Society continues to make credit cards fairer and easier to understand for customers
Nationwide is today calling on other credit card providers to change the way they operate introductory balance transfer and purchase offers so customers always get the full length of the deals they sign-up for.
Britain’s largest building society has taken the decision to refresh the way it operates its credit cards as part of a long-term commitment to making them fairer and easier to understand.
The current industry standard means that customers have to transfer their debt to a credit card normally within the first three months of opening in order to take advantage of an introductory balance transfer offer. However, the offer actually starts from the day the card is opened, and not when the balance transfer is made. This means that if a customer waits until the last minute to do the balance transfer, they would lose out on three months’ benefit from their deal.
To get around this issue, Nationwide will now honour the full balance transfer period from the day the transfer is made within the first three months window – meaning no time will ever be lost.
In addition, customers will now also be able to benefit from at least the full length of any introductory purchase offers. The industry standard means that the clock begins ticking even before the card arrives, meaning someone may lose some of their introductory purchase offer waiting for their card to arrive in the post.
Nationwide credit card customers will be given an additional month interest free to take into account the time for the card to be posted – usually only a couple of days. The end date will also fall on the statement date, meaning customers shouldn’t get caught out with payments that may be due between statements.
The decision to give customers the power to activate their introductory balance transfer offers at a time that suits follows other recent positive changes to Nationwide’s credit cards. Earlier this year Nationwide pledged not to increase customers’ credit limits without their permission, while last year the Society removed the fee customers are charged should they exceed their agreed limit.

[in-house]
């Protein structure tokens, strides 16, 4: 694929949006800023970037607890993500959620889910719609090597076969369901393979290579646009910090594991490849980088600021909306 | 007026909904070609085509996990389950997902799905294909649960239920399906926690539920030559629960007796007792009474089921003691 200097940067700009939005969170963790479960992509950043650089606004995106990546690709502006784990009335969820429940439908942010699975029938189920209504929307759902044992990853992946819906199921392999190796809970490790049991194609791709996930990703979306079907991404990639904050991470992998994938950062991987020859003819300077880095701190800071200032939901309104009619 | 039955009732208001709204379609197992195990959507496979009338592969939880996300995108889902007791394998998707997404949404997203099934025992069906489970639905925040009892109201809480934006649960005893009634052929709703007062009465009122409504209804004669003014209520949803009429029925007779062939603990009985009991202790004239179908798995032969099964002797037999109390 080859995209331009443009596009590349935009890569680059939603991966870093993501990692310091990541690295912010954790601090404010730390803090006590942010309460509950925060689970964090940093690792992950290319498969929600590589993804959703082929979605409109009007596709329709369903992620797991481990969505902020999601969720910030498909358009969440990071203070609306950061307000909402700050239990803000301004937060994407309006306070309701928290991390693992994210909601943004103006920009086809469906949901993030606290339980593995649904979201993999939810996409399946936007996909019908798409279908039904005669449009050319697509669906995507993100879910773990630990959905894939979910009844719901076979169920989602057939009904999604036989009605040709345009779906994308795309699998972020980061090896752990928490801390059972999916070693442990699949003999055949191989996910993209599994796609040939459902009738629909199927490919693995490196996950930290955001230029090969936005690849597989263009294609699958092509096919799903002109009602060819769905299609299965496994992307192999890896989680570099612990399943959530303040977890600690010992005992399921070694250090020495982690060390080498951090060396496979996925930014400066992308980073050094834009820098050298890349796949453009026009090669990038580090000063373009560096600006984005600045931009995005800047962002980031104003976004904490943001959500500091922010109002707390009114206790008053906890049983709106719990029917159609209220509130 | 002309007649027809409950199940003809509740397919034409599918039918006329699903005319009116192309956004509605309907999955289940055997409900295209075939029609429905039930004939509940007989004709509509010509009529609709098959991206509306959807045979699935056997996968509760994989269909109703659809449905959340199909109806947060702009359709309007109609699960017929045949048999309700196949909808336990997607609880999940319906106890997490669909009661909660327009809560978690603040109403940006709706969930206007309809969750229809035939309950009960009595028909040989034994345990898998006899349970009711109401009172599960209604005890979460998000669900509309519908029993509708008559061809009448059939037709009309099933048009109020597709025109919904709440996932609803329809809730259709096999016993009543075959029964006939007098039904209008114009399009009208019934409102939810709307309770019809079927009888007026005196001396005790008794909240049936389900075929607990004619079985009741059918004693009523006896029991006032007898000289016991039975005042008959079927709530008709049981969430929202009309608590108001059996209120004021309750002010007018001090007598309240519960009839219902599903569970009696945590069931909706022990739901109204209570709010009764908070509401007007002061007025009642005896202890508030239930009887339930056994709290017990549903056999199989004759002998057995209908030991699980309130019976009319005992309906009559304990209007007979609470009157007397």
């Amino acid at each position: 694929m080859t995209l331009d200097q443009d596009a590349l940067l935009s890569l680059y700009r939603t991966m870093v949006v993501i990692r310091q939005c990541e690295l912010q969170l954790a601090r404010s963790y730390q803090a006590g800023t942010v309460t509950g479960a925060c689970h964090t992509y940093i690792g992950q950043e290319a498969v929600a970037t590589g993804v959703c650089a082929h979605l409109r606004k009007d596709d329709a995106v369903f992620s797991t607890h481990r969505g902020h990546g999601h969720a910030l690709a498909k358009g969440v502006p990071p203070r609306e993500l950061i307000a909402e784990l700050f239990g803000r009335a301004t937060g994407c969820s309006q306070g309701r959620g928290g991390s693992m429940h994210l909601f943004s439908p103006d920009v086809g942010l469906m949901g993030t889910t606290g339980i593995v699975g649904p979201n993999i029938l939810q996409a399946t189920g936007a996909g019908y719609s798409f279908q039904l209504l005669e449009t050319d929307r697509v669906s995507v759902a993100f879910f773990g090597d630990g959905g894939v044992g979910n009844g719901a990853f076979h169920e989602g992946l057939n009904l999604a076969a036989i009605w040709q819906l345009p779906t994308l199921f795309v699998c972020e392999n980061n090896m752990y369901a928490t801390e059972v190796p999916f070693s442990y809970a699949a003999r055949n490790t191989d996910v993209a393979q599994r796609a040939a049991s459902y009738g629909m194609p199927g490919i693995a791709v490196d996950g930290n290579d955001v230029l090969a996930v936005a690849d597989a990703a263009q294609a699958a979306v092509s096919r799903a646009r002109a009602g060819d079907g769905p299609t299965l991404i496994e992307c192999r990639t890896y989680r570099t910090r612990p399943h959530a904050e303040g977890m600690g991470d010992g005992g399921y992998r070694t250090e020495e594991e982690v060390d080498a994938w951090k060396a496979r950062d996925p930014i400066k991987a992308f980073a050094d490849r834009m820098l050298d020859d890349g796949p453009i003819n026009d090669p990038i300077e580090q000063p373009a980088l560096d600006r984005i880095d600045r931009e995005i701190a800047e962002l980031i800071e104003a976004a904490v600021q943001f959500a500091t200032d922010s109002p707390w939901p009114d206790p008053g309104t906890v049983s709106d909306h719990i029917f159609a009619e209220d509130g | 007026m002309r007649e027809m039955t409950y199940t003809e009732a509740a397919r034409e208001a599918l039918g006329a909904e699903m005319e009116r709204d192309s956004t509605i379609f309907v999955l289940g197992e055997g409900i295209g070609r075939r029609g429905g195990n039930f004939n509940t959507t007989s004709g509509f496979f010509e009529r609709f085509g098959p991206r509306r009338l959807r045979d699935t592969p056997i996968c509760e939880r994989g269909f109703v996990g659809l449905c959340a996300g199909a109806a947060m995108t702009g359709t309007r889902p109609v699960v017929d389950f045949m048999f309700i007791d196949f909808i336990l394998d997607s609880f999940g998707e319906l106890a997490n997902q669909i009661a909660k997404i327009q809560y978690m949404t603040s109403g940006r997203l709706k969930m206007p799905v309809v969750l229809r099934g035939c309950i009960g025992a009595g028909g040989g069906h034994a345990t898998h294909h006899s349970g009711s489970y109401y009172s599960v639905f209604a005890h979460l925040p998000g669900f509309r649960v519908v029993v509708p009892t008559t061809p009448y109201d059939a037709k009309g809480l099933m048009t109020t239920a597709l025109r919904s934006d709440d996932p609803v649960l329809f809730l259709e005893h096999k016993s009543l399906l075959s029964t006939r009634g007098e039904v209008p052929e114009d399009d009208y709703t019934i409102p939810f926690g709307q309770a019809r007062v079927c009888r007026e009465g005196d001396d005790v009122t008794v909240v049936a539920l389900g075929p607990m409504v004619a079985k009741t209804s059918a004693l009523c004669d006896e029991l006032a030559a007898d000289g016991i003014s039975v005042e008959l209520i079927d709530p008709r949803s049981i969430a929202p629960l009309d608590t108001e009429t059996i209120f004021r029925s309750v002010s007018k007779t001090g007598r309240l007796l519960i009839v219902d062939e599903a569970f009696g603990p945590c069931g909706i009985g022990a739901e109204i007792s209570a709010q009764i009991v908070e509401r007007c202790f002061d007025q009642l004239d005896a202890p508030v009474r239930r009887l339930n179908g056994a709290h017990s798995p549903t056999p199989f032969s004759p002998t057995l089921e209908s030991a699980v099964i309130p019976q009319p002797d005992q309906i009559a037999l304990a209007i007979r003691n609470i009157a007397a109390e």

The Society also made positive changes to the way interest is charged on credit cards in 2015 - customers are no longer automatically charged interest on the full amount of additional purchases during a balance transfer period, as long as they pay off the entire purchase amount at the end of the month.
Nationwide has a history of doing the right thing for its credit card customers, including:
- Becoming the first major provider to offer a positive order of payments, meaning the most expensive debt is paid first. This has since been introduced as standard practice by the regulator.
- Offering a grace period when customers miss a payment during an introductory purchase offer, whereas other providers end the introductory deal at that point.
- Offering soft quotes at the credit card application stage, meaning customers receive their credit limit and APR prior to getting a full quote, which impacts credit scores.
- Offering the same deals regardless of whether applying online, over the phone or in branch.
John Crossley, Nationwide’s Head of Credit Cards and Personal Loans, said: “Customers naturally expect to be able to make use of what they sign up for. This is why we have moved to ensure that whenever customers make a balance transfer within the first three months they will always get the full length of any offers.
”These changes highlight our commitment to make our products fairer and more relevant to customers’ lives. We would like to see the industry also begin stripping away some of the complex and vague rules surrounding credit cards. The combined impact would send a reassuring message that the interests of the customer are being put at the front of the queue.”